Photo IDs have been around since the beginning of the 19th century, although back then they were considered private in the original sense – personal – and only shown when required by law: in court proceedings, traveling, and when registering marriages and births. The cheek of the emerging giants of the tech era – Google principal amongst them – was to simply imply that the vacuuming of users’ data was the bar now set for online life. From the word go – as per their built business model that allowed for and depended upon new and dizzying heights of consumer profiling – online companies and other service providers across the tech spectrum have assumed their right to our most intimate details.

People went along with it largely because it was unseen. Nothing bad seemed to happen, and so the habit deepened. Giving out personal data, sharing entire boring lives on social media. Millions went along with it because it felt flattering and remote. No harm could come of it, surely? Business has integrity, and governments are there to protect us, right?

In defense of society at large, much of the social media and other fintech ‘advances’ have always been marketed as ‘for your own good’ and a ‘cool’ way to interact.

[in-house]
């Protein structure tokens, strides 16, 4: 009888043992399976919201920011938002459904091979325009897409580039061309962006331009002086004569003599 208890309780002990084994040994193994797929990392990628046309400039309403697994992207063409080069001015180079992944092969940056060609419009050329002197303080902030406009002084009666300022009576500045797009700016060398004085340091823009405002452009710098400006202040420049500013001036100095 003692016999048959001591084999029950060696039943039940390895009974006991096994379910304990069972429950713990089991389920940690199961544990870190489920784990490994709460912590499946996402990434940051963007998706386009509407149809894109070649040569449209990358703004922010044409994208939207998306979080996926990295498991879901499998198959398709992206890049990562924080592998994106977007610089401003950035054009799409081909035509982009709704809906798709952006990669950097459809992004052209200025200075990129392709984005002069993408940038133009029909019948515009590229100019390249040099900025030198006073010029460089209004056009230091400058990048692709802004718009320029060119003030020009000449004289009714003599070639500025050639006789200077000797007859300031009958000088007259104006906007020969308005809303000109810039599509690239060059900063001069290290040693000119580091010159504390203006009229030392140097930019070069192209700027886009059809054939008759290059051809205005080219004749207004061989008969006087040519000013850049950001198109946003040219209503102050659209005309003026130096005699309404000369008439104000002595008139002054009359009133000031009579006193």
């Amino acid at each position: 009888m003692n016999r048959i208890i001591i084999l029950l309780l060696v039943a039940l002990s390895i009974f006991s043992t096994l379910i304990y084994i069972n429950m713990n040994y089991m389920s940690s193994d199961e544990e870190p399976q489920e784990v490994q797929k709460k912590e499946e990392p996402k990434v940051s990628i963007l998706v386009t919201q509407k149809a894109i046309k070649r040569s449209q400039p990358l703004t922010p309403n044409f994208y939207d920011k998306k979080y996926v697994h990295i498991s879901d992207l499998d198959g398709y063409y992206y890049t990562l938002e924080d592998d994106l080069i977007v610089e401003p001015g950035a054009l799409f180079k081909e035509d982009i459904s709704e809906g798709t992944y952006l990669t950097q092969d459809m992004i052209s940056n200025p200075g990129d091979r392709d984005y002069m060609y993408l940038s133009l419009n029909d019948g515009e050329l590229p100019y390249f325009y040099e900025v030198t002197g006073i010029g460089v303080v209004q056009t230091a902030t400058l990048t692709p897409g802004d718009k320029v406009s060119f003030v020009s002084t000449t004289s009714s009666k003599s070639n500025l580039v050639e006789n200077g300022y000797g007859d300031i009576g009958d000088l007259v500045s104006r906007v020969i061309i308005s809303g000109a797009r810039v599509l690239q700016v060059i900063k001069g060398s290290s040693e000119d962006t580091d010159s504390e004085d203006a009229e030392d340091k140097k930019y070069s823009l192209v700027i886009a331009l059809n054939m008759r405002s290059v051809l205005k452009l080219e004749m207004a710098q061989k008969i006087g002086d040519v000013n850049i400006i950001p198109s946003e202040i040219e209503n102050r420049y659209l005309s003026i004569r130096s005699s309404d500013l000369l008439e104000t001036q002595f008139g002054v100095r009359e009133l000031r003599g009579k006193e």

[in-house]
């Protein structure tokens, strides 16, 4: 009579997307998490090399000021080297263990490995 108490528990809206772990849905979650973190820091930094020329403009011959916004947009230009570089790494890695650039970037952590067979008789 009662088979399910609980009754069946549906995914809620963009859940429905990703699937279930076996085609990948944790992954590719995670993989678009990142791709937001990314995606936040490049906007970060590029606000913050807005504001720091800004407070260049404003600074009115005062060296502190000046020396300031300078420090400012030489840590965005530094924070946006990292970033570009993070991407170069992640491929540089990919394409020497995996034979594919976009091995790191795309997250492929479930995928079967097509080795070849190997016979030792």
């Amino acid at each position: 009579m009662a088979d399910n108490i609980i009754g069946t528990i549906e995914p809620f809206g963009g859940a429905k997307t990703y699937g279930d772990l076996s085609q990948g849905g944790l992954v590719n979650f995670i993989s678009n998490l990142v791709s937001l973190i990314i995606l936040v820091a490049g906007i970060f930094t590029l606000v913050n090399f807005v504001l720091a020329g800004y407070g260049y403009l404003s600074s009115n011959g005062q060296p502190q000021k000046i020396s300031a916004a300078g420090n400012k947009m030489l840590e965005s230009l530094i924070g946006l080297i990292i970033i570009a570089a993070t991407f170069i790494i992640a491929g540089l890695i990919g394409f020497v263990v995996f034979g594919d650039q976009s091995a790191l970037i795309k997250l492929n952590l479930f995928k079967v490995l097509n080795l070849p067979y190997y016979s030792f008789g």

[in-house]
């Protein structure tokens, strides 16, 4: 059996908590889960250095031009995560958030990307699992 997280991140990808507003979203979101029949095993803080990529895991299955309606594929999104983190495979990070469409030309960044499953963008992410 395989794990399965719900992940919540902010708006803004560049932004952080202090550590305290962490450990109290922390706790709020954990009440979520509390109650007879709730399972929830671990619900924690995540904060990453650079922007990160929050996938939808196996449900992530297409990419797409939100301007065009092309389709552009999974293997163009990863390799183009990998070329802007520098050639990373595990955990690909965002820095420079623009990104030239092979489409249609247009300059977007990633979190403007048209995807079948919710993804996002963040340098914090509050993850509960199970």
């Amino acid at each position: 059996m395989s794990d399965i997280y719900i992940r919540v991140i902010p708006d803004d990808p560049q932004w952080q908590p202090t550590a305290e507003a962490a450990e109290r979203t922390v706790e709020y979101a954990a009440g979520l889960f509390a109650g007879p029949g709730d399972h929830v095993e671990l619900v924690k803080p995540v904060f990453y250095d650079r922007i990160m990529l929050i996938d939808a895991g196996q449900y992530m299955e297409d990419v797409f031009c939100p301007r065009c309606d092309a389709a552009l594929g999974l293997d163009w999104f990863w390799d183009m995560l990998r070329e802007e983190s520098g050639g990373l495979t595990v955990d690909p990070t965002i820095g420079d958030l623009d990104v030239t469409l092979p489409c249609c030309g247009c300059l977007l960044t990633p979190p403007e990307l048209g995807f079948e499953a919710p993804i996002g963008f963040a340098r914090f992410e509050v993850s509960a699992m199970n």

Privacy is Still a Football

After the Facebook Cambridge Analytica scandal, legislation has tightened around privacy in many countries, yet companies still regularly sell off users’ data without their knowledge. It is in their Terms and Conditions somewhere, usually on page three or four, where users consent to various conditions of use that concern their personal data. The current status quo, however, is that online commerce of any shape or form has now typically amended their user agreements to include frank statements about privacy in line with regulations, yet they’re delivered buried deep into insignificance. Who reads all of a user agreement before downloading, messaging, or otherwise interacting on mobile or PC? They’re following the letter of the law while shooting the spirit with a bazooka.

The reality remains that the government’s reach – in any country – has become far wider in the age of real or imagined ‘terrorism,’ and regimes can ordinarily request or collect data as it suits them.

The truth of it all is: once it’s out there – every last post, tweet, comment or communication you’ve ever sent – it’s available. It might never catch anyone’s interest, but it’s no longer private in any real sense. When the NSA listens to people’s phone conversations – what’s left of privacy, really? Citizens are trusting governments – who have the easiest pickings of the most intimate personal data available in the name of national security – to police personal privacy. It’s akin to paying the wolves to watch the sheep. Until citizens demand of governments to lift the veil on dark ops – and for tech houses to diminish ‘analytics’ in their builds – privacy will remain a fuzzy fiction.

Chris McdonaldTechnology
After a decade of sometimes embarrassing open secrets around user privacy being spotlighted, the less agreeable fine print of online giants’ user agreements has now been tested. Oddly enough, even though it was largely tested in the court of public opinion and before parliaments - and found embarrassingly biased...